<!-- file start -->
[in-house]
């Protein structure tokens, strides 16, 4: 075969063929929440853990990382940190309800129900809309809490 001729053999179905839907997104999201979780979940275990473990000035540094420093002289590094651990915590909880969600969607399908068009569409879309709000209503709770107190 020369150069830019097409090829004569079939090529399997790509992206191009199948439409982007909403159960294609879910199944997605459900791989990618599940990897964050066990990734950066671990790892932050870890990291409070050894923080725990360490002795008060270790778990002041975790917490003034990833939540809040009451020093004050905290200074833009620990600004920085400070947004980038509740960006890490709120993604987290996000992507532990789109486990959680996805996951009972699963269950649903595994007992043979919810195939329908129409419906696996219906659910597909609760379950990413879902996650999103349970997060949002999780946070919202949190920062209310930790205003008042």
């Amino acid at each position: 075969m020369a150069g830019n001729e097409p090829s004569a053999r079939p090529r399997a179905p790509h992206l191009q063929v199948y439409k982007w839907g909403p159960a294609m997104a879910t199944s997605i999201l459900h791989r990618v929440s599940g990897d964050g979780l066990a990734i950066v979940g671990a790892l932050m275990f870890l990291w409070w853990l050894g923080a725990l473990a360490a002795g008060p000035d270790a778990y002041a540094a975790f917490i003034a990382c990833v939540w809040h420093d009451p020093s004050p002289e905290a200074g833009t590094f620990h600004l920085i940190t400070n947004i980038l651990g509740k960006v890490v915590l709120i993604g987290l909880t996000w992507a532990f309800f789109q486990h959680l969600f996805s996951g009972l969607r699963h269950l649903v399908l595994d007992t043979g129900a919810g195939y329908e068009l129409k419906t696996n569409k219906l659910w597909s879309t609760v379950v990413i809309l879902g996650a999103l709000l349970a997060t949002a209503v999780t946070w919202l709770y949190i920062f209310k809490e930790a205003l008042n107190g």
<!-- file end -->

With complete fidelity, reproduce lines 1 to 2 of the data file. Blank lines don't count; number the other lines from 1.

[in-house]
């Protein structure tokens, strides 16, 4: 075969063929929440853990990382940190309800129900809309809490 001729053999179905839907997104999201979780979940275990473990000035540094420093002289590094651990915590909880969600969607399908068009569409879309709000209503709770107190 020369150069830019097409090829004569079939090529399997790509992206191009199948439409982007909403159960294609879910199944997605459900791989990618599940990897964050066990990734950066671990790892932050870890990291409070050894923080725990360490002795008060270790778990002041975790917490003034990833939540809040009451020093004050905290200074833009620990600004920085400070947004980038509740960006890490709120993604987290996000992507532990789109486990959680996805996951009972699963269950649903595994007992043979919810195939329908129409419906696996219906659910597909609760379950990413879902996650999103349970997060949002999780946070919202949190920062209310930790205003008042």